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dc.contributor.authorWells, Konstans
dc.contributor.authorGibson, David I
dc.contributor.authorClark, Nicholas J
dc.contributor.authorRibas, Alexis
dc.contributor.authorMorand, Serge
dc.contributor.authorMcCallum, Hamish I
dc.date.accessioned2019-07-04T12:39:16Z
dc.date.available2019-07-04T12:39:16Z
dc.date.issued2018
dc.identifier.issn1354-1013
dc.identifier.doi10.1111/gcb.14064
dc.identifier.urihttp://hdl.handle.net/10072/380358
dc.description.abstractChanges in species distributions open novel parasite transmission routes at the human–wildlife interface, yet the strength of biotic and biogeographical factors that prevent or facilitate parasite host shifting are not well understood. We investigated global patterns of helminth parasite (Nematoda, Cestoda, Trematoda) sharing between mammalian wildlife species and domestic mammal hosts (including humans) using >24,000 unique country‐level records of host–parasite associations. We used hierarchical modelling and species trait data to determine possible drivers of the level of parasite sharing between wildlife species and either humans or domestic animal hosts. We found the diet of wildlife species to be a strong predictor of levels of helminth parasite sharing with humans and domestic animals, followed by a moderate effect of zoogeographical region and minor effects of species’ habitat and climatic niches. Combining model predictions with the distribution and ecological profile data of wildlife species, we projected global risk maps that uncovered strikingly similar patterns of wildlife parasite sharing across geographical areas for the different domestic host species (including humans). These similarities are largely explained by the fact that widespread parasites are commonly recorded infecting several domestic species. If the dietary profile and position in the trophic chain of a wildlife species largely drives its level of helminth parasite sharing with humans/domestic animals, future range shifts of host species that result in novel trophic interactions may likely increase parasite host shifting and have important ramifications for human and animal health.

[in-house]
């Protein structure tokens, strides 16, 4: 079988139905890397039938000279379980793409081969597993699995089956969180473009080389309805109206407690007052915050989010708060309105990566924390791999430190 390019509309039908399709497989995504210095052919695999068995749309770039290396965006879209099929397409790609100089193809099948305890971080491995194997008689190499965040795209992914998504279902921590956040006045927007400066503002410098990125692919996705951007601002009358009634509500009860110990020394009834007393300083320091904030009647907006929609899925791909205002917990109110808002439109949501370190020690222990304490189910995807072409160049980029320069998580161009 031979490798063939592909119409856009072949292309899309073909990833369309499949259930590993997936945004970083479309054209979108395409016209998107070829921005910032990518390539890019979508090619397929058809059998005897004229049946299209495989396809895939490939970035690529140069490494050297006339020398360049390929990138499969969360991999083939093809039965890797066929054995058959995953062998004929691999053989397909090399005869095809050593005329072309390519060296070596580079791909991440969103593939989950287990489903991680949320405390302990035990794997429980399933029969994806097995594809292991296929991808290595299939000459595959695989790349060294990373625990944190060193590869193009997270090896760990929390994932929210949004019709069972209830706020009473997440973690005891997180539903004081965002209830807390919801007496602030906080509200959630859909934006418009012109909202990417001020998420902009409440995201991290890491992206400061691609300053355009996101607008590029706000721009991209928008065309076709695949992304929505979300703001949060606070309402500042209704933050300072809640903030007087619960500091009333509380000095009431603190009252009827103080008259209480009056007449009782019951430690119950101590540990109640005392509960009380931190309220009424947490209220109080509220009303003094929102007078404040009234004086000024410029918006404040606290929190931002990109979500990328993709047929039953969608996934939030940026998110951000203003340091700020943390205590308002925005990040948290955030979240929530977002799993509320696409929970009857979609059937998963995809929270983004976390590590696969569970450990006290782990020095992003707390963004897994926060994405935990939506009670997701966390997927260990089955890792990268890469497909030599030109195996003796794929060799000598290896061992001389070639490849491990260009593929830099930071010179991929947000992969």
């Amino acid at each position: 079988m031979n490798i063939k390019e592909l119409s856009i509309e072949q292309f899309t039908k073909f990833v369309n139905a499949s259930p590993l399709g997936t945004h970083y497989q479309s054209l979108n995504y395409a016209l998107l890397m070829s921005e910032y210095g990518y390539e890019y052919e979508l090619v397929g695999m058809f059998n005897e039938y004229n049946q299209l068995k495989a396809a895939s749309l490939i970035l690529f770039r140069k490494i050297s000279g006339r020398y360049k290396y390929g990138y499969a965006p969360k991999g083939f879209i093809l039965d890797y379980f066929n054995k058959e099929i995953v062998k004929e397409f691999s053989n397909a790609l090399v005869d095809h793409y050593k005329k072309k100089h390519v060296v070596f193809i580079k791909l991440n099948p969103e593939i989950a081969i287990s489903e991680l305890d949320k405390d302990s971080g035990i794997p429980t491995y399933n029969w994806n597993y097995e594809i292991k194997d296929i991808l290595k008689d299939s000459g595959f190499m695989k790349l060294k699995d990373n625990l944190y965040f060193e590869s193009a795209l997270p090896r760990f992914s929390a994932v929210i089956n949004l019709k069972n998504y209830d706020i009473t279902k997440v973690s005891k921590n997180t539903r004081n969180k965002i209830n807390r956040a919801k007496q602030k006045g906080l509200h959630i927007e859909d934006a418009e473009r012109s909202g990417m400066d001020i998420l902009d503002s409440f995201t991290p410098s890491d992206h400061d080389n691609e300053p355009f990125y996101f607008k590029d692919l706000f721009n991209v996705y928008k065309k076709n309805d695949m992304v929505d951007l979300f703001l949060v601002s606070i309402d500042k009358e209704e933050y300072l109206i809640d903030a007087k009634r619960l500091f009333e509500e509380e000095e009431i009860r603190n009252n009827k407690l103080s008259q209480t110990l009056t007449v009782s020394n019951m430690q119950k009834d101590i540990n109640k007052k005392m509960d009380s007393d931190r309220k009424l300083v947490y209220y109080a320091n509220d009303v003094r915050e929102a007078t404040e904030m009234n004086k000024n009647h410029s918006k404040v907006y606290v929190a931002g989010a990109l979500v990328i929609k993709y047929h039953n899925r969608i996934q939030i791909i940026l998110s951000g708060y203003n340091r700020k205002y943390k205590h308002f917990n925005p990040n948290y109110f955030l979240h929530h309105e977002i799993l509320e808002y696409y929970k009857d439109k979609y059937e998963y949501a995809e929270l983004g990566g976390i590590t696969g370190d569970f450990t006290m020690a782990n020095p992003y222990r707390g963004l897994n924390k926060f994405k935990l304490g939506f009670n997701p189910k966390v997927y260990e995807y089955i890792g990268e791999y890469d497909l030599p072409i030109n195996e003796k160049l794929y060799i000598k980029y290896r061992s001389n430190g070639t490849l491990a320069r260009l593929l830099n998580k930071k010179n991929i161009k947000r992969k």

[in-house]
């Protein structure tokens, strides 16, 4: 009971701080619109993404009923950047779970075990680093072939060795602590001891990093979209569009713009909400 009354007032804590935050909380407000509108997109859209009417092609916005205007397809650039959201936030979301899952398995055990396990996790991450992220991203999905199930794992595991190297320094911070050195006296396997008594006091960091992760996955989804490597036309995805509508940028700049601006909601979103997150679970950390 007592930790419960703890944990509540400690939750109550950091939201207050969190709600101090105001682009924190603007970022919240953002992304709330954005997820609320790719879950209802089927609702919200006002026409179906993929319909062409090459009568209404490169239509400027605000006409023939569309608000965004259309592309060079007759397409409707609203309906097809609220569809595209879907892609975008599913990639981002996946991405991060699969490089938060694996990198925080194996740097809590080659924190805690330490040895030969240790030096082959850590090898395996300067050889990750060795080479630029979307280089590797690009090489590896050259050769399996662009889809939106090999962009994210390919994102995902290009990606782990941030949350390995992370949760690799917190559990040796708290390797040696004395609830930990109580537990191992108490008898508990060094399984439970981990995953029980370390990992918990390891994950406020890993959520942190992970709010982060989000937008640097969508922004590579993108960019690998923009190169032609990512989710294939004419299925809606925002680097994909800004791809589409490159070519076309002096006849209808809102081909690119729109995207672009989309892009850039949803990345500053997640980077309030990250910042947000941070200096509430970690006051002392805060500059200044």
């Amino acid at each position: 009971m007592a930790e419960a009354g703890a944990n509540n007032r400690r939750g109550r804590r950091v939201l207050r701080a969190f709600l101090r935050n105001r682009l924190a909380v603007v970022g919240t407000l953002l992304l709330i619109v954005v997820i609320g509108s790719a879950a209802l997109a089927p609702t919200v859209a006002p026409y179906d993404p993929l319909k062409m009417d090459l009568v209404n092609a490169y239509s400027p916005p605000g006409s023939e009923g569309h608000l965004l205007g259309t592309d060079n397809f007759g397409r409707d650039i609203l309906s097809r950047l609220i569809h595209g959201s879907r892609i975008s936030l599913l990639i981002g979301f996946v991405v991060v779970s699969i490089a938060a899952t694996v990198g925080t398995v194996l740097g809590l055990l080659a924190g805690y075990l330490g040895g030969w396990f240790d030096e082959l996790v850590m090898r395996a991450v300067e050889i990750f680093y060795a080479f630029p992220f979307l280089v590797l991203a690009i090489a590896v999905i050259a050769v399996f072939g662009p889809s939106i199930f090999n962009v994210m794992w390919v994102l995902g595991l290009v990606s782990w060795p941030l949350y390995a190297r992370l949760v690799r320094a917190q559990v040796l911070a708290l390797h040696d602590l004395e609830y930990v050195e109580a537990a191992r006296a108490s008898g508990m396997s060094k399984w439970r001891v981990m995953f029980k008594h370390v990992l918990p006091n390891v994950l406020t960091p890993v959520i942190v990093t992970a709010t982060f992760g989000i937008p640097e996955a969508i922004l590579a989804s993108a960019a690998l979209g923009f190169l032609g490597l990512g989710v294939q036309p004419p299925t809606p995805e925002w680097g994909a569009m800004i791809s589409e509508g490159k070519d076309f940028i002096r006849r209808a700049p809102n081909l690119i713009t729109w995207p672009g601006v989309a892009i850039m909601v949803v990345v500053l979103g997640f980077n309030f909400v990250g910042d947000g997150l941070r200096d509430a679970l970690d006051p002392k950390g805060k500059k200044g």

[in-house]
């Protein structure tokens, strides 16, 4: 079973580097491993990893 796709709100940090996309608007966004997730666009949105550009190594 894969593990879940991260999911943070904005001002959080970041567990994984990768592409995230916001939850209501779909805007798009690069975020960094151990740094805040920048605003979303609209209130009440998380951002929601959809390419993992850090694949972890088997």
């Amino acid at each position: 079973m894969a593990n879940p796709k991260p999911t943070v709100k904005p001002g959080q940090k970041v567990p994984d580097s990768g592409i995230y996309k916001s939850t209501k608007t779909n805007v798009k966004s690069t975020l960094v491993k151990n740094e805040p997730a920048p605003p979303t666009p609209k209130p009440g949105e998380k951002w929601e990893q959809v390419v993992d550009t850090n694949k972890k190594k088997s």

dc.description.peerreviewedYes
dc.languageEnglish
dc.publisherWiley-Blackwell Publishing
dc.publisher.placeUnited Kingdom
dc.relation.ispartofpagefrom3254
dc.relation.ispartofpageto3265
dc.relation.ispartofissue7
dc.relation.ispartofjournalGlobal Change Biology
dc.relation.ispartofvolume24
dc.subject.fieldofresearchEnvironmental Sciences not elsewhere classified
dc.subject.fieldofresearchBiological Sciences
dc.subject.fieldofresearchEnvironmental Sciences
dc.subject.fieldofresearchcode059999
dc.subject.fieldofresearchcode06
dc.subject.fieldofresearchcode05
dc.titleGlobal spread of helminth parasites at the human-domestic animal-wildlife interface
dc.typeJournal article
dc.type.descriptionC1 - Articles
dc.type.codeC - Journal Articles
gro.facultyGriffith Sciences, Environmental Futures Research Institute
gro.hasfulltextNo Full Text
gro.griffith.authorMcCallum, Hamish
gro.griffith.authorWells, Konstans


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